CH Barraud, Kensington Gardens - Original early 20th-century watercolour

CH Barraud, Kensington Gardens, Trees - Original early 20th-century watercolour

CH Barraud, Kensington Gardens, Under the Trees - Somerset & Wood Fine Art

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They say behind every great man there's a great woman!

In our everyday work it is all too often that we come across accomplished female artists of the past who, on further research, are found to be documented primarily for their association with a better-known man. The recent release of the film Suffragette is a timely reminder of the sacrifices made by women in the past to enact social reform and secure the extension of the franchise to women. 

One such talented 19th-century woman was Lady Susan Vernon Harcourt (née Holroyd), wife of Edward William Vernon Harcourt, English naturalist and Conservative politician. It was through her husband that Susan travelled abroad and had rich opportunity to draw foreign sights.  

Edward Vernon Harcourt was the author of Sporting in Algeria (1859). A watercolour portrait by Susan Vernon Harcourt in our collection shows an Arab at Algiers, presumably painted whilst accompanying her husband in North Africa. She would have mixed in the leading intellectual circles of the day; Edward corresponded with Charles Darwin, with Darwin citing Edward’s observations about the colour of horses in Algeria in his follow-up work to On the Origin of the Species.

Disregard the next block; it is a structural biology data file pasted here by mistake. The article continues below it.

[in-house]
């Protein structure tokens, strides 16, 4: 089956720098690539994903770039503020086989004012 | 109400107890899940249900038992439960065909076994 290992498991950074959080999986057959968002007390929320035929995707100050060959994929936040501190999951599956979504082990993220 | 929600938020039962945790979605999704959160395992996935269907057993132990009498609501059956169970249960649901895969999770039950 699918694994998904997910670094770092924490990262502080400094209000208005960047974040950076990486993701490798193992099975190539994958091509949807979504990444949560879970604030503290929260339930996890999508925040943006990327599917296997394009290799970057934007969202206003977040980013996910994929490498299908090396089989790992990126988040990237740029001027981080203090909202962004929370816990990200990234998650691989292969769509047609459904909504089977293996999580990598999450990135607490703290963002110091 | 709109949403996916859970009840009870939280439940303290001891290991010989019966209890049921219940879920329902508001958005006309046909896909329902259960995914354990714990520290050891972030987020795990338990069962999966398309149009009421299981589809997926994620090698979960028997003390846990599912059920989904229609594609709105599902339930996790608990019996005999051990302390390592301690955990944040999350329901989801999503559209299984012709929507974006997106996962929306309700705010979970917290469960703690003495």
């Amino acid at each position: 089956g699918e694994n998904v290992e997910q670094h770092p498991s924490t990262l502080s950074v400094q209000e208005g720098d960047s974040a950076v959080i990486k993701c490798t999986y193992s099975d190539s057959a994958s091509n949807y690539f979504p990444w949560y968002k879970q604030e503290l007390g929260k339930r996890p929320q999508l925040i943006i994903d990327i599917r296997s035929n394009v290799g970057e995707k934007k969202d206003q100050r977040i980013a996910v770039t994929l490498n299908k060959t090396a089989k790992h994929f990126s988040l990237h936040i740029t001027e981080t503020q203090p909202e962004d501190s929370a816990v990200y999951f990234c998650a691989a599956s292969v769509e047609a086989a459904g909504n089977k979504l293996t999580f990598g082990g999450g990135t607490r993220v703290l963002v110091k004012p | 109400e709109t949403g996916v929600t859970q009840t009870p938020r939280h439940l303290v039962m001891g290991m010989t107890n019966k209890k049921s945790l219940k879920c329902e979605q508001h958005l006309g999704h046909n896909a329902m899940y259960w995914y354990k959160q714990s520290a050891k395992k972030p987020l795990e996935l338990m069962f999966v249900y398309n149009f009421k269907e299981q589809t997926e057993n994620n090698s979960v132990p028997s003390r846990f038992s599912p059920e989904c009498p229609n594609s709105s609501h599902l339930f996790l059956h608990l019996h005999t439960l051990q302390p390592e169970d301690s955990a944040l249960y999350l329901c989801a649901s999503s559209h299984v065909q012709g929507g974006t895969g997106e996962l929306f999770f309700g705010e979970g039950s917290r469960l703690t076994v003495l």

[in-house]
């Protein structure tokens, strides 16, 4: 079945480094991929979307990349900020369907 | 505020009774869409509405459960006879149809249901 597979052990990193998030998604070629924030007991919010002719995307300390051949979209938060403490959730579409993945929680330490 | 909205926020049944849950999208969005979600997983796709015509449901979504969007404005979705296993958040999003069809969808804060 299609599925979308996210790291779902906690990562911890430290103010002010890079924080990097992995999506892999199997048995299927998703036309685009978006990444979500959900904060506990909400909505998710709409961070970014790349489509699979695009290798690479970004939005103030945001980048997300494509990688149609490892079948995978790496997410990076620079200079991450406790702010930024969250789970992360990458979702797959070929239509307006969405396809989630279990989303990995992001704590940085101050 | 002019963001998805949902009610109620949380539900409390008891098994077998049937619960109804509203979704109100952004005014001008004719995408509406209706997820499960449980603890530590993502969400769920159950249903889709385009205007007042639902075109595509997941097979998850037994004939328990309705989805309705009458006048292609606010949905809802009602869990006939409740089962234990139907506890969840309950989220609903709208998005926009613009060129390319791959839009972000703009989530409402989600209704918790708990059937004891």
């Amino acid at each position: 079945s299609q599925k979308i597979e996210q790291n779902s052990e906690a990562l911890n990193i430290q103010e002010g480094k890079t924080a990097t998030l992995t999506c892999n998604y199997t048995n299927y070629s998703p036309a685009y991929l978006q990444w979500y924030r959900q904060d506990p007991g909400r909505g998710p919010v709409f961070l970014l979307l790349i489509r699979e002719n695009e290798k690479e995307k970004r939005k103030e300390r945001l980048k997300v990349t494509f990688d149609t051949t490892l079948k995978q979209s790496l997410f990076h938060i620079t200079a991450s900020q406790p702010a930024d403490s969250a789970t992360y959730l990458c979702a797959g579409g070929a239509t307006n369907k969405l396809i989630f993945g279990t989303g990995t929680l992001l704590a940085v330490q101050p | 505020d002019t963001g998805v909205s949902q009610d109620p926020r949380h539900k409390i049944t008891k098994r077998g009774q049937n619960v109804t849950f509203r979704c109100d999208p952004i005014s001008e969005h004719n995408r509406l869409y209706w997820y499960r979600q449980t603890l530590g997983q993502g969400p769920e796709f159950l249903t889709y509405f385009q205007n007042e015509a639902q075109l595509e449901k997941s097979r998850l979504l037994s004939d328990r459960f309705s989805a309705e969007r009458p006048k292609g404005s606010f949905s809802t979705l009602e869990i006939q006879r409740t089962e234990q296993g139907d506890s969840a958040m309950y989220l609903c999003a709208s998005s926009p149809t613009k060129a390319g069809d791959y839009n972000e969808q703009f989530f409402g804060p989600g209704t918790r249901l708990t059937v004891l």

Lady Susan V Harcourt, Arab Algiers - Original 19th-century watercolour painting

 Lady Susan V Harcourt, Arab Algiers - Somerset & Wood Fine Art

Edward Harcourt also wrote Sketch of Madeira (1851), a handbook to the Portuguese island (Darwin corresponded with Harcourt about the species of bird present on the island). Susan Harcourt again created fine drawings of views on the island, which were published as a book of lithographs called Sketches in Madeira and were informative of the landscapes and customs of the island:

Lady Susan Vernon Harcourt - Sketches in Madeira

We find that it is not uncommon that historically a talented female artist is found to be wife to a male artist – the mutual artistic life of such couples a conducive and productive environment for both parties. Eva Walbourn (neé Knight), active 1888-1930, is one such artist – wife to the better-known Victorian landscape painter Ernest Charles Walbourn (1872-1927).